Grant touches on the uncomfortable racial implications of a committee of white men deciding the fate of a black woman reckoning with her workplace assault and a black man up for one of the most powerful, long running positions in our government. We watch as men like Biden and Ted Kennedy (Treat Williams) discuss the case behind closed doors and wince when Thomas uses the term “lynching” to describe the proceedings. But these moments are too brief.
There’s a lot of drama that Grant is either uninterested in or aware of. Why isn’t any attention being paid to the fact that while Thomas has a white wife, all the victims we learn about happen to be black women employees he could easily manipulate? Why don’t we see Hill interact or be meaningfully supported by other black women in more than just passing? The last point is what I found most upsetting since, as Melissa Harris-Perry writes for Elle, the film “[gives] the impression that it was primarily white women inspired to meaningful action by Hill’s testimony.”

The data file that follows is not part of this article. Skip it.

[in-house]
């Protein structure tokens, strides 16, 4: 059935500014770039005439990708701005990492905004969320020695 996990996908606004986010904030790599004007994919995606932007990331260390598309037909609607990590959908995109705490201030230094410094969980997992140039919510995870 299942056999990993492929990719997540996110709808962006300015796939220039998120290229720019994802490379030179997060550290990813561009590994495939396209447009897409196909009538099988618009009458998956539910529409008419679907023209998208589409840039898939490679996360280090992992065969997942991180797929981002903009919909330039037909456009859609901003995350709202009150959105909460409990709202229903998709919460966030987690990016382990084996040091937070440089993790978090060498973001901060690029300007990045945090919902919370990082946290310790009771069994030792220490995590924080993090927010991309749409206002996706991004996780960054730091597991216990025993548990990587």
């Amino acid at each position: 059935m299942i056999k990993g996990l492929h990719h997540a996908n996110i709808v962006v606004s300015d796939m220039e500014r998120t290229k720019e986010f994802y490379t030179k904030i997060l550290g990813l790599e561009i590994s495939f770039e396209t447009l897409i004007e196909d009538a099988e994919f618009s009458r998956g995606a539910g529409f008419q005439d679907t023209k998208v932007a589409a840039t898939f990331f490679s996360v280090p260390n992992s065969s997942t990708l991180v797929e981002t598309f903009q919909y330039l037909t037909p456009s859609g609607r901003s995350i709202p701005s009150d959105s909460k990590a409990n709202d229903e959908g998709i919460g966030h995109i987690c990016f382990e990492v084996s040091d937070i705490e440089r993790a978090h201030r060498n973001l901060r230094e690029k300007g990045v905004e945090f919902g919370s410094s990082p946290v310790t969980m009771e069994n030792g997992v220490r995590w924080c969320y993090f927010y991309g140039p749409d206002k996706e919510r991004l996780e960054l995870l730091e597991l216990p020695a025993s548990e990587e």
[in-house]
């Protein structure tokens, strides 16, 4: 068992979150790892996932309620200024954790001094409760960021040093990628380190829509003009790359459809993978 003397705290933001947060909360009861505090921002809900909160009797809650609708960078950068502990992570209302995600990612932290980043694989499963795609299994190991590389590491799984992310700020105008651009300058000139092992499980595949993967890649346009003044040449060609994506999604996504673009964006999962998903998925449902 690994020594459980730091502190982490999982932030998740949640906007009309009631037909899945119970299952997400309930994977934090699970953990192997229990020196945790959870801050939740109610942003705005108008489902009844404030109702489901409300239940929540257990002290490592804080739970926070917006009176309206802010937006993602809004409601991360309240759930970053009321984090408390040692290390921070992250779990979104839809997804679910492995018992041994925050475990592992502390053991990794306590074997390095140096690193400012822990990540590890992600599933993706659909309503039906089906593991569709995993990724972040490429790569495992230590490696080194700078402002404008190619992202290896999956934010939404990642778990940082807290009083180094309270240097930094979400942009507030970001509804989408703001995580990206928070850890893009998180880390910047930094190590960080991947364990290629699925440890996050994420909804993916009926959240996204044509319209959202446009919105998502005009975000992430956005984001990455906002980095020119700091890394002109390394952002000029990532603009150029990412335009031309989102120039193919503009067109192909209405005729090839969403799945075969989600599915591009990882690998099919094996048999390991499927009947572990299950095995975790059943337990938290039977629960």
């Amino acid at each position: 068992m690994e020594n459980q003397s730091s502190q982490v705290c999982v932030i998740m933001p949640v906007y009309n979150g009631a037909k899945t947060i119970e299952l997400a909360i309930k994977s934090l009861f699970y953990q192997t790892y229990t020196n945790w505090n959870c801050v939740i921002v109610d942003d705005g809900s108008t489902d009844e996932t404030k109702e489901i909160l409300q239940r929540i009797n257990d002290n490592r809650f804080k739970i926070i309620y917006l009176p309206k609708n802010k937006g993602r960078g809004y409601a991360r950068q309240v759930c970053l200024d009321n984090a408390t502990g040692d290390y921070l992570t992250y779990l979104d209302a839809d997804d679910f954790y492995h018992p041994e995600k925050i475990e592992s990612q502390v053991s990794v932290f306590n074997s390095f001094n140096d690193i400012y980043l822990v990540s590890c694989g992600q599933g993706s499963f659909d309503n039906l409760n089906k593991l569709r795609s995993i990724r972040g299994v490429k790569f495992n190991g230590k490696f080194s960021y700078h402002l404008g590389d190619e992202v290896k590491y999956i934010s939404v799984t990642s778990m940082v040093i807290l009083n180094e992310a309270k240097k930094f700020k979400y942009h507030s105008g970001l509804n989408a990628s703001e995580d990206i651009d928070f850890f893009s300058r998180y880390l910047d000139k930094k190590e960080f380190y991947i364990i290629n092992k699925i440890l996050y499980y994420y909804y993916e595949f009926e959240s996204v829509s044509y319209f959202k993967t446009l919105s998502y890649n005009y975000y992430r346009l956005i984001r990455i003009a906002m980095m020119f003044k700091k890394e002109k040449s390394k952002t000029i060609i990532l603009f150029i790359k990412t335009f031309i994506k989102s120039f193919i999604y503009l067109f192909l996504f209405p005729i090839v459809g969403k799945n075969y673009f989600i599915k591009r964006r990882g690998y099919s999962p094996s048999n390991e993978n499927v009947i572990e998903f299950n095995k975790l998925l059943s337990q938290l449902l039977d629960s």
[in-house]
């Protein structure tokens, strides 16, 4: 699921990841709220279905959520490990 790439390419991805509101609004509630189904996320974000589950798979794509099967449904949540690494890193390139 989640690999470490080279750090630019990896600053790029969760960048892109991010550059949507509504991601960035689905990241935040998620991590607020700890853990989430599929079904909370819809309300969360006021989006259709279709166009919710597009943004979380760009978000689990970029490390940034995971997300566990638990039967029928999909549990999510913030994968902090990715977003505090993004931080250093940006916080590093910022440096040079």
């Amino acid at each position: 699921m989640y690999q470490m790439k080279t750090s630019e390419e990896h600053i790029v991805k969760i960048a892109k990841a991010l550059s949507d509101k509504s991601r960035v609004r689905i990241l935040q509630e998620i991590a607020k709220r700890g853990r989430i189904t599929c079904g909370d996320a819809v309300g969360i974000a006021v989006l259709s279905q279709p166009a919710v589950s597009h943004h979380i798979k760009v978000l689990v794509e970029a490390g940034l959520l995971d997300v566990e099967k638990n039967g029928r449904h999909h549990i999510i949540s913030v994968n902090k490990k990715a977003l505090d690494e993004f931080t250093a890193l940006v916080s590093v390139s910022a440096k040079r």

In this manner, Confirmation embodies the very tired issues I’ve seen play out in real life where feminism centers white women even when it shouldn’t have to. Director Rick Famuyiwa isn’t able to elevate the material. The flair and vibrant stylization of his Sundance hit Dope (2015) is wholly absent. If anything Famuyiwa’s work comes across as a bloodless, work-for-hire gig. His bland approach and Grant’s surface level depiction of the material don’t do justice to a story that needs a bold touch.
Thankfully, the actors are more than game to elevate the material they’re provided. Pierce embodies the unwavering ego and belief in his own innocence that Thomas but sidesteps making him a simple villain. As Charles Ogletree, Hill’s legal advisor, Jeffrey Wright has the most fun performance that mixes equal parts empathy and cunning. If there is one sour note in the ensemble it is Kinnear’s broad portrayal of Joe Biden. But the most transfixing performance comes from Kerry Washington.